FAIRMONT – Couches, pots, pans, tables, chairs and appliances all lay dormant in the Fleming Mansion.

While the historic structure has many time pieces in the furniture that decorate the interior, the basement is populated with a hundred more items others have tossed in the trash or left on a curb.

The used goods lie in wait for someone in need who may be getting into a house or apartment of their own for the first time, according to Woman’s Club President Marcella Yaremchuk.

“This space has never been used as long as I’ve been in the Woman’s Club, so why not use it for something,” Yaremchuk said. “This is a yard sale you don’t have to pay anything for.”

Yaremchuk calls this collection of gently-used goods “Blessings in the Basement” and it began in June of 2018 with the leadership of Scott Place Shelter.

The Shelter, which helps those who were once homeless obtain suitable housing, had a need and the Woman’s Club had the volunteers who were willing to step up and fill that need. However, a lot of times the housing Scott Place helps people with are places that are often unfurnished.

“She gives us furniture to give out to people who get out of Scott Place,” said Tim Dawson, Shelter manager. “She has been a real boon to Scott’s Place since starting that.”

Yaremchuk works with the Woman’s Club, as well as her church and the Fairmont Rotary Club to collect everything from kitchen utensils to furniture – everything a person needs to live in a home on their own. Yaremchuk said everyone helped by Blessings in the Basement comes from a different set of circumstances.

For example, victims of domestic violence or sexual abuse who are referred to the Woman’s Club by HOPE Inc. may have nothing because they had to pick up and leave their dangerous situation on a moment’s notice.

“A couple people have had problems with landlords not keeping their apartments bug-free so they have had to move out and leave their belongings,” Yaremchuk said. “These are problems for some folks who are not able to just start over. They need help, need a hand to start over.”

Dawson said that being without a home can lead people to further, long-term problems with their health and social situations, so housing is a big focus of the mission of Scott Place. Once they help a person find a more permanent residence, an individual can begin working to improve their life, so it helps for them to have a chair or bed to sit on.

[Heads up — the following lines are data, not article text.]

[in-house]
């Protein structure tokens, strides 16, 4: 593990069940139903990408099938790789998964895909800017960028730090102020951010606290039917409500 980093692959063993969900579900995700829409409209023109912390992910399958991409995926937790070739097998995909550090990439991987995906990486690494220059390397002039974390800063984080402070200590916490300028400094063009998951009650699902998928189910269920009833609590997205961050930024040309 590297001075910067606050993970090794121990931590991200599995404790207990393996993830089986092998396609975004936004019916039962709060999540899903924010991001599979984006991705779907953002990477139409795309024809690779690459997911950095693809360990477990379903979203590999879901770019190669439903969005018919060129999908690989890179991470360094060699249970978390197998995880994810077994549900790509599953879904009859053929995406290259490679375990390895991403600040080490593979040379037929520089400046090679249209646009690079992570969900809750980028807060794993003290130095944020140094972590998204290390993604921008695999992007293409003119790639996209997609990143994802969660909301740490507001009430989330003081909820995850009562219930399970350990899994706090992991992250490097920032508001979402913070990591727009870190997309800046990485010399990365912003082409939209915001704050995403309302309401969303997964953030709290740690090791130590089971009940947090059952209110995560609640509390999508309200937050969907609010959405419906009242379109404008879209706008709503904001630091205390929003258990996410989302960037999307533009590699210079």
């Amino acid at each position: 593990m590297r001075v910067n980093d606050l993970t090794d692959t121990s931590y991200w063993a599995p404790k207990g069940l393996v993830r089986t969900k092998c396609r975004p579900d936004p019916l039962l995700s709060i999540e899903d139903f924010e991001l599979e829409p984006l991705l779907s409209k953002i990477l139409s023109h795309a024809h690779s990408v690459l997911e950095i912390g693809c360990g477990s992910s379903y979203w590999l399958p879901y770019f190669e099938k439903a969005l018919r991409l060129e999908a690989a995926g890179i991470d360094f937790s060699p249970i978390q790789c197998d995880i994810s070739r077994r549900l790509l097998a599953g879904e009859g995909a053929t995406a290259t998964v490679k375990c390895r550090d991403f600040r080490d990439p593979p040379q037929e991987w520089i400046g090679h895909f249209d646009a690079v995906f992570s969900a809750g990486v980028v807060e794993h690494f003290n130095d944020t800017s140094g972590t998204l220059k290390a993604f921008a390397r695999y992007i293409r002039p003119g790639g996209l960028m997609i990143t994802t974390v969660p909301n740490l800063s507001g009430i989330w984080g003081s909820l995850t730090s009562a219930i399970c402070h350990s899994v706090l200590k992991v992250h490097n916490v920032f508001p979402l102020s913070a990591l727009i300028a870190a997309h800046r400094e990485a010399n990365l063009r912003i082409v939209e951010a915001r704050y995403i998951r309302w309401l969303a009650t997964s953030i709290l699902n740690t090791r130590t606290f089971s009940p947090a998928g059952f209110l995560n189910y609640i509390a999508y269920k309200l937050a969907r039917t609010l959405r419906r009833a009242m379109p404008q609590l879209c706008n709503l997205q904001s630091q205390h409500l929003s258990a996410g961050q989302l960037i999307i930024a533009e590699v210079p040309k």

“Everybody that comes in the shelter, we work with them to find income, employment and housing – most importantly housing,” Dawson said. “They also need plates, silverware, cups; they need furniture. Marcella helps us get all that.”

Having helped people from different backgrounds, such as veterans and victims of domestic abuse, Yaremchuk said she could take just about anything to keep stocked in the Woman’s Club basement.

“The VA will buy them a bed or a mattress and springs, but they don’t give them the sheets to put on the bed,” Yaremchuk said. “So that’s where we come in; we try to help with the sheets and the blankets and the dishes and pots and pans.”

Sometimes, Yaremchuk will bring people down to the basement for them to pick out their items on their own. She said she has seen several times how furniture recipients will walk round and around the room until they see an item they truly love.

For her, that moment of awe is the best part, because some people may never have had their own rug or wall art.

“You just don’t realize little things like that until somebody mentions it,” Yaremchuk said. “They have all been appreciative, humble, thankful people, and it’s a needed project.”

Although she doesn’t ask any personal questions of the people she helps, Yaremchuk has only one request of them. Blessings in the Basement is made possible by the efforts of multiple people and organizations, so Yaremchuk just asks them to pay it forward.

“That’s what I say ‘When you get on your feet, you just pass it on however you can,’” Yaremchuk said. “Why else are we on the earth? Just breathing and taking up space – you’re supposed to be helping each other.”

Email Eddie Trizzino at etrizzino@timeswv.com and follow him on Twitter at @eddietimeswv.

News Reporter

Eddie Trizzino has been a reporter with the Times West Virginian since August of 2017, covering the entertainment, business and health beats. He spends most of his time listening to records, going to the movies and strolling through the town.

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